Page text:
Should Lawmakers Be Allowed to Trade Stocks? Joe Biden to Leave Decision to Congress

The White House said Tuesday that President Joe Biden will leave the debate on stock trading to congressional lawmakers as some of them have proposed legislation that would prohibit such practice by their colleagues.

White House Press Secretary Jen Psaki was asked during a briefing whether Biden thought lawmakers and their spouses should be allowed to own and trade stocks.

"The president didn't trade individual stocks when he was a senator. That is how he approached things," Psaki told reporters. "He also believes that everyone should be held to the highest standard, but he'll let the leadership in Congress and members of Congress determine what the rules should be."

The response comes as a number of bills have been introduced to prohibit lawmakers from trading stocks.

Democratic Senators Jon Ossoff and Mark Kelly introduced the Ban Congressional Stock Trading Act last week. The legislation would require lawmakers, their spouses and their dependent children to place their stock portfolios into a blind trust.

Ossoff and Kelly said the intention is to prevent congressional members from using any insider information gathered through their elected position to make a personal profit. The penalty for violation of the law would be a fine equal to the amount of their entire salary.

Kelly said the bill will "put an end to corrupt insider trading and ensure that leaders in Congress focus on delivering results for their constituents, not their stock portfolios."

Their legislation is in contrast to House Speaker Nancy Pelosi, who told reporters in December that she was against a prohibition on stock trading after several progressives, including Representative Alexandria Ocasio-Cortez and Senator Elizabeth Warren, denounced the practice.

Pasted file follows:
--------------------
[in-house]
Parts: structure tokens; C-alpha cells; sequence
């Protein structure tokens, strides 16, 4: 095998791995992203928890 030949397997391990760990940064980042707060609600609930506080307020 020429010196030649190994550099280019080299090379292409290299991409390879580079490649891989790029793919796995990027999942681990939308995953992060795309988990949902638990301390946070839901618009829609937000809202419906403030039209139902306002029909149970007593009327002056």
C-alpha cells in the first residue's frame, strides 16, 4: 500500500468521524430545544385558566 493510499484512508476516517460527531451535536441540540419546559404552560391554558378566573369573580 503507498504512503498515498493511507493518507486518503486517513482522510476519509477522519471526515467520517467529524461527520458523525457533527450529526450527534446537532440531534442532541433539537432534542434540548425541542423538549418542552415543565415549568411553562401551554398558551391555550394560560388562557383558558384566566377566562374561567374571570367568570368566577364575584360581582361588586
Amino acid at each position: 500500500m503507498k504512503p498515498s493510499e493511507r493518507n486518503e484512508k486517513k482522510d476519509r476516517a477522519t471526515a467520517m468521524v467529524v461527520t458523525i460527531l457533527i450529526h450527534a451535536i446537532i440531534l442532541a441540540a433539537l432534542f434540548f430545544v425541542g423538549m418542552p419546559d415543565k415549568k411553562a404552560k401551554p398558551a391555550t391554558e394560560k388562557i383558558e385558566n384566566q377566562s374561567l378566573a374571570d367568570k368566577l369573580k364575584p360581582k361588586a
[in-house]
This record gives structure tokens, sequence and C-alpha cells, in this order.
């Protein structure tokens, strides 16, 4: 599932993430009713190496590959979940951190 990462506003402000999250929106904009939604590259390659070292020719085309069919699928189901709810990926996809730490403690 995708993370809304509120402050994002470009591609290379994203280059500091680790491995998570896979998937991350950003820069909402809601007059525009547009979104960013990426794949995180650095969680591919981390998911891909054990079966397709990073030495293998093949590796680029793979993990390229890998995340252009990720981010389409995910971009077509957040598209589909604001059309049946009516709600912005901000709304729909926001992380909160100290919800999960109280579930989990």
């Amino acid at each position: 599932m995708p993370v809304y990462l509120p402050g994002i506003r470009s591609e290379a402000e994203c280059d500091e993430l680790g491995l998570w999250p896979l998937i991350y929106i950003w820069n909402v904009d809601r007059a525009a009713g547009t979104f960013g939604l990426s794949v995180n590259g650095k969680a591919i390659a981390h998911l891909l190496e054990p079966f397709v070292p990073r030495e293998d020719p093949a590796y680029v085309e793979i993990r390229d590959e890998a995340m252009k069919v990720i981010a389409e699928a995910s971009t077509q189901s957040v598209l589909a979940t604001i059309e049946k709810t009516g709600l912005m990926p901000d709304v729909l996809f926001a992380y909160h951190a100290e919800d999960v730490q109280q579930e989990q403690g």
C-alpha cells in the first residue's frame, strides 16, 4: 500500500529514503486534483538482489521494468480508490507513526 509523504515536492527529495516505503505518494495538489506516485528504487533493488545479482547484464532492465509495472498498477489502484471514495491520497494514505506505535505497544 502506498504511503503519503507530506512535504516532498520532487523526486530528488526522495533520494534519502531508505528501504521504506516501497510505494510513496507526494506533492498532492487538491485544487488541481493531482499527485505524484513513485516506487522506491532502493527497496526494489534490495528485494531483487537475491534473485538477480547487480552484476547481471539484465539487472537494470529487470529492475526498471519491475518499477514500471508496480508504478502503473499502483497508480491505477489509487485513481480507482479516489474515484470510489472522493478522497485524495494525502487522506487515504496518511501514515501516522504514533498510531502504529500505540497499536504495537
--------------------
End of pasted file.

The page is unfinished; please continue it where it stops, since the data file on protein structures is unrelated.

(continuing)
"We are a free-market economy," Pelosi said at the time. "They should be able to participate in that."

 Biden leaves Stock Trading Decision to Congress
The White House said Tuesday that President Joe Biden will leave the stock trading debate to lawmakers as some consider a ban on the practice. In this photo, a Wall Street sign is seen at the New York Stock Exchange (NYSE) on January 4, 2022 in New York City. Angela Weiss/AFP via Getty Images

Republican Senator Josh Hawley also announced he will introduce the Banning Insider Trading in Congress Act, which would prohibit lawmakers and their spouses from buying and trading individual stocks. Members would need to divest any prohibited holdings or place those holdings in a blind trust for the rest of their time in office. Unlike the Ossoff and Kelly bill, the ban doesn't apply to dependent children.

Under Hawley's bill, those who break the rules will have to turn over any illicit profit to the U.S. Treasury.

"Year after year, politicians somehow manage to outperform the market, buying and selling millions in stocks of companies they're supposed to be regulating," Hawley said in a statement. "Wall Street and Big Tech work hand-in-hand with elected officials to enrich each other at the expense of the country."

Newsweek reached out to Ossoff, Kelly and Hawley for comment on the White House's statement but didn't receive a response before publication.

Updated 1/18/22, 3:35 PM ET: This story has been updated for clarity.